Fair enough. What up, Kirk?

Kirk:

I have, I have a lot you've been saying. So, Okay. So first of all, first of all, my name is Kirk. Let's just get outta the way. That's not, that's irrelevant at the moment. Um, in our room, immediately we get the discussion of does citrus count? And I said, yes, because. I'm gonna say this thing that I hate, I don't want to yuck anyone's yum. Which now also feels like a sour

Dan:

Didn't, Didn't we make a rule that you weren't allowed to say that anymore?

Kirk:

That was so long ago. You know? Um, but

Dan:

to be one of the worst phrases in the entire world.

Kirk:

but also like everything you said about why you don't like, like I, I want sour things like once a. And when I eat, I do make the faces of like a baby when they're given. Like I do all of, I can't help it. And then everyone around me just laughs at my face. Like I just fully lean into that. You know, it's like those old lemon drop candies. Like I just, I do it and then, you know, like my soul just like shutters and then it's great. Um, but it's like pepper, right? Like we're not supposed to eat. Pepper, Right? Like peppers want, like birds. Birds can't. Birds don't care about capsaicin. So plants made spicy so that mammals wouldn't eat the food. Birds lead the food cuz birds travel farther and distribute the seeds farther, Like. When they poop. But like humans or mammals we're just like, Hey, this like hurts. But I'm kind of into it and that's why we're already doing stuff that we're not supposed to be doing. Right. Like sours supposed to be like, this is probably not meant to be consumed, as is bitter. But here we are. So just lean into it. It's bad because it's good. It's bad cuz it's good. Put it on a t-shirt. That's my intro.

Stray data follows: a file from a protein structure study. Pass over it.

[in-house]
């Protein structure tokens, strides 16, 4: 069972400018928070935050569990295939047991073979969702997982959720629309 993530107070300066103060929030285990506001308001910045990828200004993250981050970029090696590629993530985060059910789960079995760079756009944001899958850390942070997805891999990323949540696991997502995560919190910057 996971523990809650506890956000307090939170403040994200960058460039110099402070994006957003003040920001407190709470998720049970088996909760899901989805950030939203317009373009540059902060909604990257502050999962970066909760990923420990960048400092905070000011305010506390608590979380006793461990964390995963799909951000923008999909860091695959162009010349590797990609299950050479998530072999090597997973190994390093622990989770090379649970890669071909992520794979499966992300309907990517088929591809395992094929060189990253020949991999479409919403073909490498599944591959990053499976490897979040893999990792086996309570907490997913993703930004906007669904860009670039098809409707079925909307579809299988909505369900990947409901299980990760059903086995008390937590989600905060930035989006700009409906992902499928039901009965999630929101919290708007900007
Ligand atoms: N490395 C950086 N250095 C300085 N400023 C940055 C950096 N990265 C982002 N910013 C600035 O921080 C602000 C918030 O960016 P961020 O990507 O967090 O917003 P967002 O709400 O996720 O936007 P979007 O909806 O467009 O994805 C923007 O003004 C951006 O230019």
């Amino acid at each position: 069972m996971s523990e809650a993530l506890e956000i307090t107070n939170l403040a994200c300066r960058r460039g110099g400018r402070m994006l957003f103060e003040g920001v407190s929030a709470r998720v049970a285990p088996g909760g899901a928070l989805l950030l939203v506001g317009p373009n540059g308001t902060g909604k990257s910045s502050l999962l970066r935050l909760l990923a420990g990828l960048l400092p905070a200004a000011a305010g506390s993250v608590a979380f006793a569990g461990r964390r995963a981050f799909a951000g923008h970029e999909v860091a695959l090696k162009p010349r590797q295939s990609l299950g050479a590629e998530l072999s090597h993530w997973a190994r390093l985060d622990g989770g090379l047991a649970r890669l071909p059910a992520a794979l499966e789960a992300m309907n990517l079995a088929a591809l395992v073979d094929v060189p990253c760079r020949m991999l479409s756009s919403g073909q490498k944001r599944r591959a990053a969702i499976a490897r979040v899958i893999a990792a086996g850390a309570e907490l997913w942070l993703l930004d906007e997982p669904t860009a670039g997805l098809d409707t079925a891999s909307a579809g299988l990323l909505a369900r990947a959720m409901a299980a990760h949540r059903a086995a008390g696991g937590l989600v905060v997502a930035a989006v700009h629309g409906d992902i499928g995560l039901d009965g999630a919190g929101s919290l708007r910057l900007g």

Bekah:

I've never heard anyone say it that way. And also I will do what I want with this stream because I have the power. If you're listening, I discovered that I can change the way things look, and this is going to be fun.

Kirk:

This is what?

Dan:

Mm. That's great.

Bekah:

So welcome everybody to this live podcast. Um, thanks for all those who are joining us live. If you have a question or if you have a topic that you want to hear us talk about, go ahead and put that in the chat and we'll do an excellent job of keeping up with it at all times,

Dan:

We promise

Bekah:

All right, why don't we get started with what's going on now at Virtual Coffee? So, so Dan is in his pumpkin jacket, so I think it's appropriate if he starts this conversation,

Dan:

Hello, my name is Daniel t Pumpkins. Uh, yes, I've, I've started referring to this as my, my pumpkin regalia. I don't know if I'm using that correctly, but, Oh, we lost Kirk. He'll be back. Oh, there he is. Uh, I don't know where he went, but he's back. Hello. Um, so,

Kirk:

internet has been

Dan: